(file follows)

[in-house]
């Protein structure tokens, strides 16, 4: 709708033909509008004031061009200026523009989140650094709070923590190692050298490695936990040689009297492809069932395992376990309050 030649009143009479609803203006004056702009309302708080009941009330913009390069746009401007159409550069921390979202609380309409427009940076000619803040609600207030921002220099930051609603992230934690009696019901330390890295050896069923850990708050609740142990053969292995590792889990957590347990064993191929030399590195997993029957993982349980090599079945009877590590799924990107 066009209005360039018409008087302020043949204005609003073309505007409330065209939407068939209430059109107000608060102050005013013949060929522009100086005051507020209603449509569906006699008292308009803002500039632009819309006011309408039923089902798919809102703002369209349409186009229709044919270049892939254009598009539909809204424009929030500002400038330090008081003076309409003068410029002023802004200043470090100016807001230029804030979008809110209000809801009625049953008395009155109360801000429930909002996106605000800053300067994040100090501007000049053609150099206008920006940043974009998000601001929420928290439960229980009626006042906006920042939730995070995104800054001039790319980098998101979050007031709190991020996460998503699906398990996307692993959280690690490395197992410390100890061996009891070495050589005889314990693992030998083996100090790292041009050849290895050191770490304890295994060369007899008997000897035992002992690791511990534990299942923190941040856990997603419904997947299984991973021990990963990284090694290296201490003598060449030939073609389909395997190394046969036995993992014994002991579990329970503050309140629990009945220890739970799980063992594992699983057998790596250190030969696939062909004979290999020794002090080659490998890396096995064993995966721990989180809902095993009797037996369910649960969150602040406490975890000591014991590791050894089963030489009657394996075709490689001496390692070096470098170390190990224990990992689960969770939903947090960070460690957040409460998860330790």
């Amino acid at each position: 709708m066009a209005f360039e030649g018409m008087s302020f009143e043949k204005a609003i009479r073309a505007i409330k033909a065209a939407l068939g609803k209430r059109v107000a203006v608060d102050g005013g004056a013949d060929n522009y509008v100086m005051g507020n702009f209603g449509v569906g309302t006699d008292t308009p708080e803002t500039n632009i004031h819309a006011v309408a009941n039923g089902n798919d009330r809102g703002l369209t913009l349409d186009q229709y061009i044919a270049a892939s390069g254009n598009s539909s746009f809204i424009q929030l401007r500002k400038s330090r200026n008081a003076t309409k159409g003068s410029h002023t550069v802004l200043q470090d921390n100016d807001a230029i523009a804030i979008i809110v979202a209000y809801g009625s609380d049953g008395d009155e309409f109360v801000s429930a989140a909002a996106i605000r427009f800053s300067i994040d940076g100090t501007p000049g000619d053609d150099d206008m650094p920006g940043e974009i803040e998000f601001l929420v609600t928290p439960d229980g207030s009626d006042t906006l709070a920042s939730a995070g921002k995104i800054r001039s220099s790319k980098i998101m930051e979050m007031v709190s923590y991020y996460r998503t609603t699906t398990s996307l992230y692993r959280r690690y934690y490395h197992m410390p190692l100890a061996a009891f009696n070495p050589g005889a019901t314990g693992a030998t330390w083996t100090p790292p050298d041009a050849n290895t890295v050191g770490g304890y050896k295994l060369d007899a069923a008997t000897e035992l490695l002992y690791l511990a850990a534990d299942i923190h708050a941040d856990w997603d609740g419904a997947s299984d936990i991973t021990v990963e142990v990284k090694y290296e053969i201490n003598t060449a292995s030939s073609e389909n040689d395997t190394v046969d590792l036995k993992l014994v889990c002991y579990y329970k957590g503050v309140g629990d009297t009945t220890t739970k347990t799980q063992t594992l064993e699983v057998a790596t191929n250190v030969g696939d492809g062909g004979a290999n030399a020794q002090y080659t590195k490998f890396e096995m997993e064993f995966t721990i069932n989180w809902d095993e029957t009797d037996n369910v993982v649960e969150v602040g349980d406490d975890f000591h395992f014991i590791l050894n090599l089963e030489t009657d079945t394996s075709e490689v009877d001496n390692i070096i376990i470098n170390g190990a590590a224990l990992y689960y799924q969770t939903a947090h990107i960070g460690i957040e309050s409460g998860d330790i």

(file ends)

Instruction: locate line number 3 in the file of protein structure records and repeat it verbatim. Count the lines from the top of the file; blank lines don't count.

């Amino acid at each position: 709708m066009a209005f360039e030649g018409m008087s302020f009143e043949k204005a609003i009479r073309a505007i409330k033909a065209a939407l068939g609803k209430r059109v107000a203006v608060d102050g005013g004056a013949d060929n522009y509008v100086m005051g507020n702009f209603g449509v569906g309302t006699d008292t308009p708080e803002t500039n632009i004031h819309a006011v309408a009941n039923g089902n798919d009330r809102g703002l369209t913009l349409d186009q229709y061009i044919a270049a892939s390069g254009n598009s539909s746009f809204i424009q929030l401007r500002k400038s330090r200026n008081a003076t309409k159409g003068s410029h002023t550069v802004l200043q470090d921390n100016d807001a230029i523009a804030i979008i809110v979202a209000y809801g009625s609380d049953g008395d009155e309409f109360v801000s429930a989140a909002a996106i605000r427009f800053s300067i994040d940076g100090t501007p000049g000619d053609d150099d206008m650094p920006g940043e974009i803040e998000f601001l929420v609600t928290p439960d229980g207030s009626d006042t906006l709070a920042s939730a995070g921002k995104i800054r001039s220099s790319k980098i998101m930051e979050m007031v709190s923590y991020y996460r998503t609603t699906t398990s996307l992230y692993r959280r690690y934690y490395h197992m410390p190692l100890a061996a009891f009696n070495p050589g005889a019901t314990g693992a030998t330390w083996t100090p790292p050298d041009a050849n290895t890295v050191g770490g304890y050896k295994l060369d007899a069923a008997t000897e035992l490695l002992y690791l511990a850990a534990d299942i923190h708050a941040d856990w997603d609740g419904a997947s299984d936990i991973t021990v990963e142990v990284k090694y290296e053969i201490n003598t060449a292995s030939s073609e389909n040689d395997t190394v046969d590792l036995k993992l014994v889990c002991y579990y329970k957590g503050v309140g629990d009297t009945t220890t739970k347990t799980q063992t594992l064993e699983v057998a790596t191929n250190v030969g696939d492809g062909g004979a290999n030399a020794q002090y080659t590195k490998f890396e096995m997993e064993f995966t721990i069932n989180w809902d095993e029957t009797d037996n369910v993982v649960e969150v602040g349980d406490d975890f000591h395992f014991i590791l050894n090599l089963e030489t009657d079945t394996s075709e490689v009877d001496n390692i070096i376990i470098n170390g190990a590590a224990l990992y689960y799924q969770t939903a947090h990107i960070g460690i957040e309050s409460g998860d330790i």